Take a close look inside Brookfield Zoo’s aquatic exhibit and you’ll find some of the zoo’s newest, smallest and most unique-looking guests: Texas blind salamanders.
Eight salamanders arrived at the zoo earlier this summer from Audubon Zoo in Louisiana, making Brookfield Zoo one of just three North American institutions to host the rare creatures.
Found only in the water-filled caves of the Edwards Aquifer in San Marcos, Texas, the salamanders are a translucent white color with bright red gills that protrude from their throats. A finned tail makes up a large portion of their body, which is about 3.5 to 5.5 inches in length.
Texas blind salamanders are neotenic, meaning they never fully metamorphose, remaining in a juvenile-like aquatic stage into adulthood. Two tiny black spots under the salamanders’ skin serve as their eyes, making the species completely blind. But the amphibians are well adapted for an aquatic, underground environment, with an ability to sense their prey’s movement by subtle changes in water pressure.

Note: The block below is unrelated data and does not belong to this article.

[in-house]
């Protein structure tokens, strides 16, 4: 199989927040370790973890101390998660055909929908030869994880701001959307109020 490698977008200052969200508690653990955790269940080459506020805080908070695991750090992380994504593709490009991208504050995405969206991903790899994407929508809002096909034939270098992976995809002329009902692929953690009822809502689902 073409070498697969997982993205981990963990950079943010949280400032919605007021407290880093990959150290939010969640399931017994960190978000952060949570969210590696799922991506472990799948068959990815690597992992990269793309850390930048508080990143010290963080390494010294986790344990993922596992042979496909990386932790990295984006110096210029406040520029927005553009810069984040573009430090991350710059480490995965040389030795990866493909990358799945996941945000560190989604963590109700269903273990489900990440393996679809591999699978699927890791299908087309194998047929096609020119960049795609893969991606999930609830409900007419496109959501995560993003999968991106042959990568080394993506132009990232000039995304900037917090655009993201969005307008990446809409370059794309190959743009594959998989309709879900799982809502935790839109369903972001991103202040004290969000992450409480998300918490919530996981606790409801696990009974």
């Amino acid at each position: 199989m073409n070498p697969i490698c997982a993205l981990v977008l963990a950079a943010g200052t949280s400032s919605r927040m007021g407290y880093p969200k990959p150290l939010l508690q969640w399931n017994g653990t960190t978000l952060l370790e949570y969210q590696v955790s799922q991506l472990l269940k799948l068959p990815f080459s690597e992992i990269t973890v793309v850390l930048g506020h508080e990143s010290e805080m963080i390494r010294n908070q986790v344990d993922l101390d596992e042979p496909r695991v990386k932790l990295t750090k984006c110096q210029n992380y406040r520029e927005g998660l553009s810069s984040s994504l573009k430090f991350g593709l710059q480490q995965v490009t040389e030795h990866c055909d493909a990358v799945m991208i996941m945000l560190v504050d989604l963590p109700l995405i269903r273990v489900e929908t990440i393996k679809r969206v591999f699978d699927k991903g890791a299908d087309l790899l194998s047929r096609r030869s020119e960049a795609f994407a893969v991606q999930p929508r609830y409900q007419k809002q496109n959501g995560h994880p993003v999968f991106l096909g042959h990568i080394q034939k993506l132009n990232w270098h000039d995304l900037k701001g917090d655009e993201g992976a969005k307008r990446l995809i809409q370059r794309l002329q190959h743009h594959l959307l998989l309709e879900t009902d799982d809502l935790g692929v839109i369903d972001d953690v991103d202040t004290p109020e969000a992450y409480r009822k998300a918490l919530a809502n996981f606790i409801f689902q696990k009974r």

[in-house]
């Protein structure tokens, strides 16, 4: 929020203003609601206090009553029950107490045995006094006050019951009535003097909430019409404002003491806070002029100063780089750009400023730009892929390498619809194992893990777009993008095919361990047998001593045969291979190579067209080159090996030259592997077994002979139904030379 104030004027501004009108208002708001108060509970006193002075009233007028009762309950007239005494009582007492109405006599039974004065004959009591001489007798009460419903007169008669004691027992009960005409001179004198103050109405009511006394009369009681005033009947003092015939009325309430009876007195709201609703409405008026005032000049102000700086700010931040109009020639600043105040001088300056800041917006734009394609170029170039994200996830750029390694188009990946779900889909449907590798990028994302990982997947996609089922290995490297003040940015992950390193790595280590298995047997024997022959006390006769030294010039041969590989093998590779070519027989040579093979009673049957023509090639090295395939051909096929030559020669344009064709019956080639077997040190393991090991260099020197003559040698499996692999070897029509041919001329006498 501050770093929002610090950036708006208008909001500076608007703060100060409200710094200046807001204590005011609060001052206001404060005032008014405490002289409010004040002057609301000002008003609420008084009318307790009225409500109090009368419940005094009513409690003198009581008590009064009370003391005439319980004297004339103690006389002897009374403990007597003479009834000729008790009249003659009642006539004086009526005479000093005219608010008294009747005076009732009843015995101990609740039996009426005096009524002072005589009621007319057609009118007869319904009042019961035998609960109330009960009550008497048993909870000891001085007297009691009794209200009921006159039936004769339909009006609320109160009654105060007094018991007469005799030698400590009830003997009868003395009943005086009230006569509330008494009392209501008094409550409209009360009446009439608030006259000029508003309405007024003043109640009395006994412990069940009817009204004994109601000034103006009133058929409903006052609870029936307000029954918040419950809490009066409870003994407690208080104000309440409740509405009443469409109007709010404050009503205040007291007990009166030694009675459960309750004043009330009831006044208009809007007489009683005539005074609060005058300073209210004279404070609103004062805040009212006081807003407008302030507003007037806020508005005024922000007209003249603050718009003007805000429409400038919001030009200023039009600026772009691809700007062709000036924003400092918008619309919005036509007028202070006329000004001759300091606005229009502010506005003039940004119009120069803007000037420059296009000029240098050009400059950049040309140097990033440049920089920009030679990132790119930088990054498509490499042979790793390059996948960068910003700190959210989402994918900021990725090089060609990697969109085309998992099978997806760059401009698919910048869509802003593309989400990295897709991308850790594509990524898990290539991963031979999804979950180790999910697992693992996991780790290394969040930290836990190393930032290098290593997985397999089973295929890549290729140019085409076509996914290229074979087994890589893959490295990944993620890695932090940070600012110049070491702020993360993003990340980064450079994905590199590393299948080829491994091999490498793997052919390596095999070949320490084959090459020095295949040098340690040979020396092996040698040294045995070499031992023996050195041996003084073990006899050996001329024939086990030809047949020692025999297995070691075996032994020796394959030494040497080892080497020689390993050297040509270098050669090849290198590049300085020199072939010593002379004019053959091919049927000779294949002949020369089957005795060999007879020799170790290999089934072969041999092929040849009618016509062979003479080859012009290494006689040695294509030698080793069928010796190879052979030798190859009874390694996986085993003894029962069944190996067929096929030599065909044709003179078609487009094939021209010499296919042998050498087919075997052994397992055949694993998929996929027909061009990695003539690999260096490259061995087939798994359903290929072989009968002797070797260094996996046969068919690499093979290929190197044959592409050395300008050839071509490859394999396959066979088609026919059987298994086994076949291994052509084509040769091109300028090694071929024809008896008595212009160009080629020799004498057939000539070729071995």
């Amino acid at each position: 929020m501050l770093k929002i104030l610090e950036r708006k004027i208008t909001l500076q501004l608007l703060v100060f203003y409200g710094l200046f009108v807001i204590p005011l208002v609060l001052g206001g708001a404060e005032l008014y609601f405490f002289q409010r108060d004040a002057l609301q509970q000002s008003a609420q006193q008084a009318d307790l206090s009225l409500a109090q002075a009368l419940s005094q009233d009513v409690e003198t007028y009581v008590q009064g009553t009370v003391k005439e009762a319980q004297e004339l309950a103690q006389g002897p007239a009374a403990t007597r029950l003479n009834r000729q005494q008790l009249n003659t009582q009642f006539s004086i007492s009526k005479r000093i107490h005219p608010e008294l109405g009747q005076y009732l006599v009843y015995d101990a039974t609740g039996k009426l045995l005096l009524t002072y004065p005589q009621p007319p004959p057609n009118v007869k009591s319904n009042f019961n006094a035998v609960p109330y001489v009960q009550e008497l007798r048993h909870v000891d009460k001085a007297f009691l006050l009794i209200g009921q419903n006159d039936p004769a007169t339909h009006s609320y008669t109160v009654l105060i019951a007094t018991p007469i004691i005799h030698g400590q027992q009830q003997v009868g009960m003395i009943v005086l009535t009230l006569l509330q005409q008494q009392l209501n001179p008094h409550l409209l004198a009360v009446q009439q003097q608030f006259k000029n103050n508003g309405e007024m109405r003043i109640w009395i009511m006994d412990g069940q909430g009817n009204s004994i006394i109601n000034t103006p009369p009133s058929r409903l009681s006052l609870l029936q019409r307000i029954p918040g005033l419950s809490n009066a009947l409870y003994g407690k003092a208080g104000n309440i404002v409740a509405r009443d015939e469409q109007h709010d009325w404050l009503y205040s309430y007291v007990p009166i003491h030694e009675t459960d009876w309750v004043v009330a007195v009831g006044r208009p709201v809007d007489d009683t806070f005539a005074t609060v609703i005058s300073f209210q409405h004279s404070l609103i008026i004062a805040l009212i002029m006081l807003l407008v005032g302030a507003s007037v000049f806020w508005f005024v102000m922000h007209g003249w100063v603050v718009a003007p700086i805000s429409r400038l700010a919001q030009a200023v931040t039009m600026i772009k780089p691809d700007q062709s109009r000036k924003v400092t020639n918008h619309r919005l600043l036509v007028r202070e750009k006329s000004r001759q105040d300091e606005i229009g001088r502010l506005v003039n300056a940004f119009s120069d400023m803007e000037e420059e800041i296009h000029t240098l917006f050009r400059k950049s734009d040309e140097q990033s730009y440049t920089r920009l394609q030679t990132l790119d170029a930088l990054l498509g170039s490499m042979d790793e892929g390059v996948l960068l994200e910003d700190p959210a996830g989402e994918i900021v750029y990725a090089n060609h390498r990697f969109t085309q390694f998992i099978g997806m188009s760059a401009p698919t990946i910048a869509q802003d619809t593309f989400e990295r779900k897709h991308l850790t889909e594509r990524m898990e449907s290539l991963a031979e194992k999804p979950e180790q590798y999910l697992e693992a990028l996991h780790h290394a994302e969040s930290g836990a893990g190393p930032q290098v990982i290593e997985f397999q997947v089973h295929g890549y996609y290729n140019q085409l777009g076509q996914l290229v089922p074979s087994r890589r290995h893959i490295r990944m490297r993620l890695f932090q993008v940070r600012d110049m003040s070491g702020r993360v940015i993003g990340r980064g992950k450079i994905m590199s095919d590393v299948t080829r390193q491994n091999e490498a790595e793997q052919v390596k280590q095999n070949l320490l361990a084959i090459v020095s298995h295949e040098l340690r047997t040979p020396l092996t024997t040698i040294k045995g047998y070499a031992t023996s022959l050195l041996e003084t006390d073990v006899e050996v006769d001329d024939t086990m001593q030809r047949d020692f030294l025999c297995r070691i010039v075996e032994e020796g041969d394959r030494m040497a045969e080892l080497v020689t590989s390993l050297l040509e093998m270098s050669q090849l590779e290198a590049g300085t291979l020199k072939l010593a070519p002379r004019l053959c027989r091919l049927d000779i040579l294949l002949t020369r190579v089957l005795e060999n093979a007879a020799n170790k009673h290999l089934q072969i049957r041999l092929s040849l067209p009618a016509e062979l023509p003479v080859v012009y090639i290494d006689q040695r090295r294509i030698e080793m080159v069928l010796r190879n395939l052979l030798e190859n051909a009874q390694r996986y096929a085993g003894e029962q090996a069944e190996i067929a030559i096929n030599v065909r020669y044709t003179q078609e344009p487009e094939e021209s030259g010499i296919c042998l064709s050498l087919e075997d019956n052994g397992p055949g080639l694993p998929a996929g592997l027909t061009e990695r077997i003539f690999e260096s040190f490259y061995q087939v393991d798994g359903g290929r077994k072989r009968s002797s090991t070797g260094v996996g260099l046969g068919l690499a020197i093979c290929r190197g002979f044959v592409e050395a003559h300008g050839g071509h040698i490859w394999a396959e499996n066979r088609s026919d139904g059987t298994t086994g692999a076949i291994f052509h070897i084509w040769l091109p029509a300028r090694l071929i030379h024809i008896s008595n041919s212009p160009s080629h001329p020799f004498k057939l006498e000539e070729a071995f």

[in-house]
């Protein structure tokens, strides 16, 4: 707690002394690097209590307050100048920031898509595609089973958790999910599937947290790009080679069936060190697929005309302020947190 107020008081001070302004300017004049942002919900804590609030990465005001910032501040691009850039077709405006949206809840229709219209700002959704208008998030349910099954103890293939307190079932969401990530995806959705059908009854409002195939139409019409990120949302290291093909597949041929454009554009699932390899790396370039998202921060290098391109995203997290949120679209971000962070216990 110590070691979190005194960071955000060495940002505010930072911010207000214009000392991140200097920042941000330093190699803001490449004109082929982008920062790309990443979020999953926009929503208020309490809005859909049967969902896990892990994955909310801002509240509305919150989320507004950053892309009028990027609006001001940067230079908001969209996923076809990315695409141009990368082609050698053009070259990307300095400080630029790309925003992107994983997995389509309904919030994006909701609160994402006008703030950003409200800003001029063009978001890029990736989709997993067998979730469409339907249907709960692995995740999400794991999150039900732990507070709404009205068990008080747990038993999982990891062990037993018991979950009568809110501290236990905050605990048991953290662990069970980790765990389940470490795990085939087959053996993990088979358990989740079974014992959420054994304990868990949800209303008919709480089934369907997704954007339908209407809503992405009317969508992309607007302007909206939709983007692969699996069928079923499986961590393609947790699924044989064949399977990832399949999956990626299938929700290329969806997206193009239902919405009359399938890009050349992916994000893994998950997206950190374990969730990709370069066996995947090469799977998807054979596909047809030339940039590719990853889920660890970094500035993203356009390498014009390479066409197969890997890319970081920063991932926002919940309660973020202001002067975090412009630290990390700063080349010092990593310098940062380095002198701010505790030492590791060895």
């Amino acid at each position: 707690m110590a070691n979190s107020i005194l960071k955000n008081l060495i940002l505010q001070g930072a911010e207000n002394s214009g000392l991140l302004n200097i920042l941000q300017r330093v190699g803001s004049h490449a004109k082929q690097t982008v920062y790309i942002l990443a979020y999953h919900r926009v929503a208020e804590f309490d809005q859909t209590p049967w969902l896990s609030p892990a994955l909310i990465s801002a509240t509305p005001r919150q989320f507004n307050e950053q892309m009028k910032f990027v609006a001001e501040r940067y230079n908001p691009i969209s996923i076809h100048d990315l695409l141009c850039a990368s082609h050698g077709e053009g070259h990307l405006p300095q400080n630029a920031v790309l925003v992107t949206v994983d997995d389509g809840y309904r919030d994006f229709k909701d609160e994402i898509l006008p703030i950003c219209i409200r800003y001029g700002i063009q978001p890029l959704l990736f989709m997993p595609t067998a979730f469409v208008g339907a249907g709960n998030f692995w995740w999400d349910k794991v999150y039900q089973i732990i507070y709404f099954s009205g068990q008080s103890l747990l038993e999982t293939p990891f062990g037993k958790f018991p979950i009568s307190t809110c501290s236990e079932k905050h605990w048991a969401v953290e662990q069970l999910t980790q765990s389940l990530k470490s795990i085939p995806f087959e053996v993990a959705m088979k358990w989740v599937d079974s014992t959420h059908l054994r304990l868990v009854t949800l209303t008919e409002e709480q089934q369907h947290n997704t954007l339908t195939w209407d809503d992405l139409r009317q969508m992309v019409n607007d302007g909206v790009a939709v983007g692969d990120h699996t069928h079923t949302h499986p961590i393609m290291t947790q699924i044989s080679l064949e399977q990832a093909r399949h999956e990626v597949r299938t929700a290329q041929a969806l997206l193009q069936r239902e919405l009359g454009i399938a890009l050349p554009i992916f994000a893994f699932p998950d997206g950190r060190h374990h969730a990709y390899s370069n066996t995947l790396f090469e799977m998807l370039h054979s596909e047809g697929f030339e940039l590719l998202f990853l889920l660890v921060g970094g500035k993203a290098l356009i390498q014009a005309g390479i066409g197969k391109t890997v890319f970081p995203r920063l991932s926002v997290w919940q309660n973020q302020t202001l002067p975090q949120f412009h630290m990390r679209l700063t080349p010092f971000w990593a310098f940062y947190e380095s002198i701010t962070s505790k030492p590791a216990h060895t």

Despite their status as a top predator, texas blind salamanders are classified as endangered by the U.S. Fish and Wildlife Service. The biggest threat to the species is water pollution and overuse of water.
In 2013, conservationists launched a program that focuses on habitat restoration to prevent low water flows and minimize stress on animals, including the Texas blind salamander.
Brookfield Zoo’s eight new salamanders can be seen in an aquarium in the Rocky Shores habitat, found within the Living Coast exhibit.